Adele Morales Mailer, an actress and artist who studied under Lee Strasberg and Hans Hoffman, but found unwanted fame as the stabbing victim of her then-husband, Norman Mailer, died Sunday at age 90 at New York-Presbyterian Hospital.
The cause was pneumonia, daughter Danielle Mailer told the Associated Press on Monday.
“She wanted to be remembered as a gifted painter and actress and as a mother who was fiercely devoted to her (two) girls,” Danielle Mailer said, while acknowledging that she would be known to many for an act of violence her husband committed 55 years ago.
Adele Morales Mailer was the second of Norman Mailer’s six wives. They had been married six years when in November 1960 they got into a drunken argument after a party at their Manhattan apartment and the author stabbed her near the heart with a penknife.
The widely reported incident left her in critical condition, with wounds in her abdomen and back. Norman Mailer was indicted on a felonious assault charge, but Adele declined to press charges, saying she wanted to protect their daughters. He later received a suspended sentence after pleading guilty to third-degree assault.
“I came in contact for the first time in my life with the depths of my own rage,” Mailer later said of the stabbing, which helped define his belligerent image.
The Mailers were divorced in 1962, and Adele remained scarred and angry for decades after, her daughter said. Though Norman Mailer’s career continued with barely an interruption, Adele ended up in a Manhattan tenement.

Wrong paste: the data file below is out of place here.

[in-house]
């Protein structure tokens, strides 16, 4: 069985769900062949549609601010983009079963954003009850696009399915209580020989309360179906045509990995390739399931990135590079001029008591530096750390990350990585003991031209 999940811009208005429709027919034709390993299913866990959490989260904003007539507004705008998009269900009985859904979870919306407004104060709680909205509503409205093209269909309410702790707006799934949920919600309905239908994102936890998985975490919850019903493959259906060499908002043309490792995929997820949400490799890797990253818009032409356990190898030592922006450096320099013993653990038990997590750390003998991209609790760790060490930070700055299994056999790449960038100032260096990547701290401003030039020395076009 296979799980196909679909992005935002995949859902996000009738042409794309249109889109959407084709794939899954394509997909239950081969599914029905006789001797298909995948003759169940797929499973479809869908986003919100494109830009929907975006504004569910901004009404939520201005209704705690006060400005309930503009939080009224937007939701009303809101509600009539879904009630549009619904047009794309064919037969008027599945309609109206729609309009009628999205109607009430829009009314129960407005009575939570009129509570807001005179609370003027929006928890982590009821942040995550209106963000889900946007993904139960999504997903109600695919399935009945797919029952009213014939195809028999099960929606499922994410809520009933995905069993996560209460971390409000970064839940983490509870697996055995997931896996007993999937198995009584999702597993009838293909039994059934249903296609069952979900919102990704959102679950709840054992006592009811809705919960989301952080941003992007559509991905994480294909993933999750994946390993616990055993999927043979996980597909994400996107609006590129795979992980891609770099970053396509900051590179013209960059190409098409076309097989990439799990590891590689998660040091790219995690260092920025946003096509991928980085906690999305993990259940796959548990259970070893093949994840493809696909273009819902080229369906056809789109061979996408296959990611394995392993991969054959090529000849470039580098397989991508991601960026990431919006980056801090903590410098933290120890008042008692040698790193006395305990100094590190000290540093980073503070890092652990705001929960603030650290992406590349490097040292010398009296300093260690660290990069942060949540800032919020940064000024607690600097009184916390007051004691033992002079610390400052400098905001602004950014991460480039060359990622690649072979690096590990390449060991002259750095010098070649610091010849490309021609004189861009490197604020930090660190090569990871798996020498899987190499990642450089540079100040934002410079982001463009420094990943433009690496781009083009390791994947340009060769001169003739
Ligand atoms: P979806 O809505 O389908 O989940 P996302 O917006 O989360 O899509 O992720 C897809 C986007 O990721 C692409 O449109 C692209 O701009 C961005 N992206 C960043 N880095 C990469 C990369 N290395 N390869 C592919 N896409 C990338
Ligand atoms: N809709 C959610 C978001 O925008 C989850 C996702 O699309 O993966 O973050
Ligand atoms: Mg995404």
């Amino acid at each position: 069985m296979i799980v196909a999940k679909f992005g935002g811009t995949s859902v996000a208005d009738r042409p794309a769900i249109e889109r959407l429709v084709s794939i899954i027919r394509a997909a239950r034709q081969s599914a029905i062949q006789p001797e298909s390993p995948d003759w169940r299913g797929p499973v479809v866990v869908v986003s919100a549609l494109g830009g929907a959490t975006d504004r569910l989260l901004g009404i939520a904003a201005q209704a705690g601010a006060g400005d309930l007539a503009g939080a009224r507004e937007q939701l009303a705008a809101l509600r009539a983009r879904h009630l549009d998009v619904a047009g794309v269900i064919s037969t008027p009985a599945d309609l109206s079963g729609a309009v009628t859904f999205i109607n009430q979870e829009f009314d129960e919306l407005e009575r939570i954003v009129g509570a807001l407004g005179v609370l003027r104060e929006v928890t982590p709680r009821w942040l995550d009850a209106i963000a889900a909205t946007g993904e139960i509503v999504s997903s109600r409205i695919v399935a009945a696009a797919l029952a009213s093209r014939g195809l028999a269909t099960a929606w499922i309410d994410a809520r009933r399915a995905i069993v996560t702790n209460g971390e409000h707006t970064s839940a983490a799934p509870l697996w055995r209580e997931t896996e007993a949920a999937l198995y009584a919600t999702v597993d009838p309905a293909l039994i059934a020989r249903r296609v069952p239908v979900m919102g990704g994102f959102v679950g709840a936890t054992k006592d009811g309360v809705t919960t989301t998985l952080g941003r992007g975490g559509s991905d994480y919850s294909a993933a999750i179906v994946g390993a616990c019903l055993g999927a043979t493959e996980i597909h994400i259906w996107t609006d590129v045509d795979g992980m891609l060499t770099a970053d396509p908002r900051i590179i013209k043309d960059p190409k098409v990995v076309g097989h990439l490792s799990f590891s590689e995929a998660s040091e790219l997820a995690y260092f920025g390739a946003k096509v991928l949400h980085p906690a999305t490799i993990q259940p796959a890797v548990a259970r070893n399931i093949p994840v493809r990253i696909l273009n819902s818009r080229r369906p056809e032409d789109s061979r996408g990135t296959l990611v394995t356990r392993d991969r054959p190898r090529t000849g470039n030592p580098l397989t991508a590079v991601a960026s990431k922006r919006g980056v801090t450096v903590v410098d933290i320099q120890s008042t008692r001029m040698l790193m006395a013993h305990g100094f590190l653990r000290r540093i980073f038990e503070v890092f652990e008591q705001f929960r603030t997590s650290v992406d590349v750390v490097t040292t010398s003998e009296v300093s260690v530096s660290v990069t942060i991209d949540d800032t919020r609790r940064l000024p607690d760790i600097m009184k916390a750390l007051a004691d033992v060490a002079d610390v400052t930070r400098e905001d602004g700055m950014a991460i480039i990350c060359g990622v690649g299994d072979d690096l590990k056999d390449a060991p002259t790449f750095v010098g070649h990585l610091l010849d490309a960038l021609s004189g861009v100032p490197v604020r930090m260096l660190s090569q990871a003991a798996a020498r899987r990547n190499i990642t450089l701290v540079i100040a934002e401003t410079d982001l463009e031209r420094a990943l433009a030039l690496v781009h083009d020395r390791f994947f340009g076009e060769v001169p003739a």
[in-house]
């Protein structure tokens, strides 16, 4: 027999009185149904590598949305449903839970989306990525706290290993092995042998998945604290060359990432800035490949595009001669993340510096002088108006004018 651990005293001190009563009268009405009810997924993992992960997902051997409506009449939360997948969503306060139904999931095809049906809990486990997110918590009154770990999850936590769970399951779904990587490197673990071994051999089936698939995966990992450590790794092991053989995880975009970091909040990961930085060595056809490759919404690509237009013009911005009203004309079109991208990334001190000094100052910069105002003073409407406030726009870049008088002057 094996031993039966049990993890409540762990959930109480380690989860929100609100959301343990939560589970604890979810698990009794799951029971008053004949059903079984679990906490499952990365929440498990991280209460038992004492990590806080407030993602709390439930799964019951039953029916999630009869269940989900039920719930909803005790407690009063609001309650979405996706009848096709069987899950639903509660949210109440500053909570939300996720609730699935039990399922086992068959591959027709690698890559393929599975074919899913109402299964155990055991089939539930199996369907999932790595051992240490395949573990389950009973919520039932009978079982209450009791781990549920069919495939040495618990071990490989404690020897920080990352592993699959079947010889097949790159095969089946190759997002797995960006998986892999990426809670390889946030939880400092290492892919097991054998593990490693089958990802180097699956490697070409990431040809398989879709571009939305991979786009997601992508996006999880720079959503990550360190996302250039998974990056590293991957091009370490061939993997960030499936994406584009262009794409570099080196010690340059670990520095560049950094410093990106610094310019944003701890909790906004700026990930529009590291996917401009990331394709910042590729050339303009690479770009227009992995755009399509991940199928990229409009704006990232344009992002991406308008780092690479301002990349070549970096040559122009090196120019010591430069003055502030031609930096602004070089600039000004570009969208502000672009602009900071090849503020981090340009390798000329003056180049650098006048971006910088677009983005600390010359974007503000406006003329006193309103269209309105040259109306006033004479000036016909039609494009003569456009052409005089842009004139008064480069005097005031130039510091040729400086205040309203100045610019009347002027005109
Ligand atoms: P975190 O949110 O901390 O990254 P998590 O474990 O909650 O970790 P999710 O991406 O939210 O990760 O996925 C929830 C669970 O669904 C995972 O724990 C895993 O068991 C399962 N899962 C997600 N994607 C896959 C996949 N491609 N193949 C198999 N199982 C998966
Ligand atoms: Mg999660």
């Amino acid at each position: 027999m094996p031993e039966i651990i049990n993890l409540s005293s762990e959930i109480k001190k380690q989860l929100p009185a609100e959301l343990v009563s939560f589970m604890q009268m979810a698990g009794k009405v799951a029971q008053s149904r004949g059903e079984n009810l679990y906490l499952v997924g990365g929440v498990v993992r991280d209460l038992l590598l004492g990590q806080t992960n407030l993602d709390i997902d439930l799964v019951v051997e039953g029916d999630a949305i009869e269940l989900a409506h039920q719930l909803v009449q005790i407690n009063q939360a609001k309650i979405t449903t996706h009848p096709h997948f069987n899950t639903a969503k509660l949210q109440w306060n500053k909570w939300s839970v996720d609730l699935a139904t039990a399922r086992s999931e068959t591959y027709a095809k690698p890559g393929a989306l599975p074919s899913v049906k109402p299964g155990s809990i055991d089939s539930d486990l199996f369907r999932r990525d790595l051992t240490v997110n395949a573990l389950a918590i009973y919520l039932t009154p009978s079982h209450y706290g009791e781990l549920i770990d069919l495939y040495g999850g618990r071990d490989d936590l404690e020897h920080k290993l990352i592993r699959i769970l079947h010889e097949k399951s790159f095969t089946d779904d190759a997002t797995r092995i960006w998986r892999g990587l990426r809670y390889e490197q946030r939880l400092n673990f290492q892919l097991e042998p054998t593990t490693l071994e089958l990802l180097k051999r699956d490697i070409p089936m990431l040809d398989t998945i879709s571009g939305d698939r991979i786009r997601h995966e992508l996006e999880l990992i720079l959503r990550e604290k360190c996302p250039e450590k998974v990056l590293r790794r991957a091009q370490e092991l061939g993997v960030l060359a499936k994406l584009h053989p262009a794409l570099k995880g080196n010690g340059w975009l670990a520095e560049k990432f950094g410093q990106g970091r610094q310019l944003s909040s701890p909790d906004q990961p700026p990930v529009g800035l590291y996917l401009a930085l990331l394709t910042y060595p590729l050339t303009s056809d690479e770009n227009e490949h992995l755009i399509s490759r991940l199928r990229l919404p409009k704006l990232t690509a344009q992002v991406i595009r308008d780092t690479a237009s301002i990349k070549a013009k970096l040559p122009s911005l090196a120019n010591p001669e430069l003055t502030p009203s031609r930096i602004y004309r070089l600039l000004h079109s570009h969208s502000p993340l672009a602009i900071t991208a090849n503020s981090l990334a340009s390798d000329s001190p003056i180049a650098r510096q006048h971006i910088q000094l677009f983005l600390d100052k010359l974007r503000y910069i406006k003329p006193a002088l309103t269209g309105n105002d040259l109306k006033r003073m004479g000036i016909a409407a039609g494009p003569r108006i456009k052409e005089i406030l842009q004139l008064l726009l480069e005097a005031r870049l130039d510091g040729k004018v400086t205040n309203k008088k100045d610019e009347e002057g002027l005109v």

“I can’t believe I’ve come to this, and a lot of that is due to him, because Mailer wouldn’t help me,” she told the New York Times in 2007, not long after the author’s death. “I’m living in poverty.”
Danielle Mailer said her mother remained dedicated to art after her marriage and turned her home into a “giant installation” of assemblages, her chosen medium.
“She lived and breathed her art and she passed it on to us,” Danielle said, noting that she was a painter and her sister, Elizabeth, a writer.
Born in New York City in 1925, Adele met Mailer in the early 1950s, when she was a painter and bohemian who had briefly dated Jack Kerouac and Mailer was the renowned author of “The Naked and the Dead.” They later had homes in Manhattan and Connecticut and socialized with William Styron, James Baldwin and others. But they argued often and she also had to intervene when he fought with others, once bailing him out after he had a drunken encounter with police.
Adele Mailer wrote of the stabbing in her 1997 memoir, “The Last Party,” and recalled it for the 2010 documentary “Norman Mailer: The American.”
“He was down in the street punching people,” she said of that night, when he had intended to launch a bid for New York City mayor. “He didn’t know who he was. He didn’t know what his name was, he was so out of it.
She would remember him bursting in on her in their apartment — “his body coming toward me in a rush. I didn’t see the knife in his hand” — and his indifference as she lay bleeding.
“That will be seared in my memory for ever and ever,” she said.